This post is about live video in webgl. It is possible in today browsers to read the webcam using a new feature from html5, called WebRTC. This standard is about real-time communications such video conferences. It is an open source project supported by Google, Mozilla and Opera. Quite neat hey!
I think live video has a lot of potential usages in 3D. It is so cool for interactivity. The player sees himself on the screen. It becomes part of the actions. Quite immersive effect. We can imagine something like second life, where people wander around and interact live with each other in a virtual world. Our demo is about TV… Another obvious use may be reflections like mirror or water. What about your face from the webcam reflecting in water with animated waves ? Would be nice!
It is surely nice but WebRTC is still quite on the edge. To enable webrtc on your computer, see how to run webrtc demos. It is currently available only in Canari. Mozilla people are working hard to make it happen as soon as possible. So it may be too early to use it for ‘serious’ things. But way enougth to do cool experiments like the one we gonna do today :)
Try it out!! The first step will be to create a video element. We gonna start to make it play either a normal video file then to play video from the webcam using mediastream API. After that, we gonna map this video to a normal texture. And we will be done ! It is that simple, now let’s get started.
Let’s create the video element
The video element is the DOM way to handle video in webpage. Let’s create the video element. Later we will use it as texture and display it in WebGL.
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It you wish to create a video from a file webm, mp4 or ogv, just set
It wasn’t too hard, hey :) So now we know how to get a video from a file. Let’s see if we can use the webcam and get this nice immersive effect for our users.
Let’s Use the Webcam if Available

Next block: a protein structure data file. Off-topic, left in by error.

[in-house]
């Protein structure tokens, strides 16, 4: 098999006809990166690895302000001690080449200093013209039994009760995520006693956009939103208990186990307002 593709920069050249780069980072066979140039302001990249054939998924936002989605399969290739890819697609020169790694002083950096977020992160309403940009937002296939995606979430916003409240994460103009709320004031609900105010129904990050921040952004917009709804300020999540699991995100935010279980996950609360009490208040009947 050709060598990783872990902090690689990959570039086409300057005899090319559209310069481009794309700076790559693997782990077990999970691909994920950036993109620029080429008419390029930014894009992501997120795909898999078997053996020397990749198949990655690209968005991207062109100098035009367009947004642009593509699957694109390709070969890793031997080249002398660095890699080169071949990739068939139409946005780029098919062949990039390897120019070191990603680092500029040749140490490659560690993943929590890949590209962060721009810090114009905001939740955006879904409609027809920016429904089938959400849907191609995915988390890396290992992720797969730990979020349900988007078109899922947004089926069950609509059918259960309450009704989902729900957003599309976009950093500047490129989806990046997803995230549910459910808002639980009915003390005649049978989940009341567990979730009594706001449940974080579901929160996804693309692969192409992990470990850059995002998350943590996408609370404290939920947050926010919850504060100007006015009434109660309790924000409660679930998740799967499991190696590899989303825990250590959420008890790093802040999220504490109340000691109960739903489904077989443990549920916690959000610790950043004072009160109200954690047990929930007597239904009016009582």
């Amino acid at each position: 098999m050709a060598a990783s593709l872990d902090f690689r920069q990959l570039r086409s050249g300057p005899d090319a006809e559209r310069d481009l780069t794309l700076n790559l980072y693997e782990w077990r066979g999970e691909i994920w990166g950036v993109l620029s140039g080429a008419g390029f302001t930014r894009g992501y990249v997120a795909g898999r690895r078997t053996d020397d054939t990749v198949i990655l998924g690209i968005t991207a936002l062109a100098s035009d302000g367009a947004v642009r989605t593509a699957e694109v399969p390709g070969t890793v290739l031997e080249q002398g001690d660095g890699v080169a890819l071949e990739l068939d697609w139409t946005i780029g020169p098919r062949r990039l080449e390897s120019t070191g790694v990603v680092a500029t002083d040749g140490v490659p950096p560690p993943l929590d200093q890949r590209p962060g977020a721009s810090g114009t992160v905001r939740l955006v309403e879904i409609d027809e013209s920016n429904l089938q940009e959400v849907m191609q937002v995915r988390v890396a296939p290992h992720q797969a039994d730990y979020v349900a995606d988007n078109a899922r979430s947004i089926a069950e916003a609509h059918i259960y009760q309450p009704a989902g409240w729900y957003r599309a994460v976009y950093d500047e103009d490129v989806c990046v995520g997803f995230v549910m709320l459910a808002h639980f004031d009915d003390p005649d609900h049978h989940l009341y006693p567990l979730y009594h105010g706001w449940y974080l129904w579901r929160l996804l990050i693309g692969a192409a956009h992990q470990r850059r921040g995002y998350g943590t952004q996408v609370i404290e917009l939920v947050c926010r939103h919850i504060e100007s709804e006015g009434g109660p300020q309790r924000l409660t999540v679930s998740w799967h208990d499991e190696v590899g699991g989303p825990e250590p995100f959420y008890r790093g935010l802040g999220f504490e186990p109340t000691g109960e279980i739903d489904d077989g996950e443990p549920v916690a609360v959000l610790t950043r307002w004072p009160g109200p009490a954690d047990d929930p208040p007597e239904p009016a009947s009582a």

Our first step is to detect if the media stream API is available.
The following line will do the job nicely.
hasUserMedia will be true if it is available, false otherwise.
If it isn’t, you may point the users to this doc on how to get it and/or using a normal video file. Now we need to check if we can read the webcam. For that, we use the following lines.
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A pseudo URL will be created by
It would allows the video element to automagically read the webcam.
It looks a bit like that.
Handle the textures
Now we got the video element ready. Let’s create a texture using it as source. The last step before seeing the video moving on screen :) Use this simple line. It is enougth.
This texture is a normal texture and can be used as usual in materials. For example, in a lambert material.
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But this texture is special, it is a video. So it need to be constantly updated. In your render loop, add those lines. They monitor the state of your video. Every time the video got enougth data to be display, the texture is updated and sent to the GPU.
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Now you can display your webcam inside your webgl !! This is simple and cool. Browser support will increase with time. Live video is a very powerfull tool. The image from the webcam is a normal one. On it, you can perform post processing, edge detection, and many other crazy things. Up to you to experiment. Let’s all for today folks, have fun :)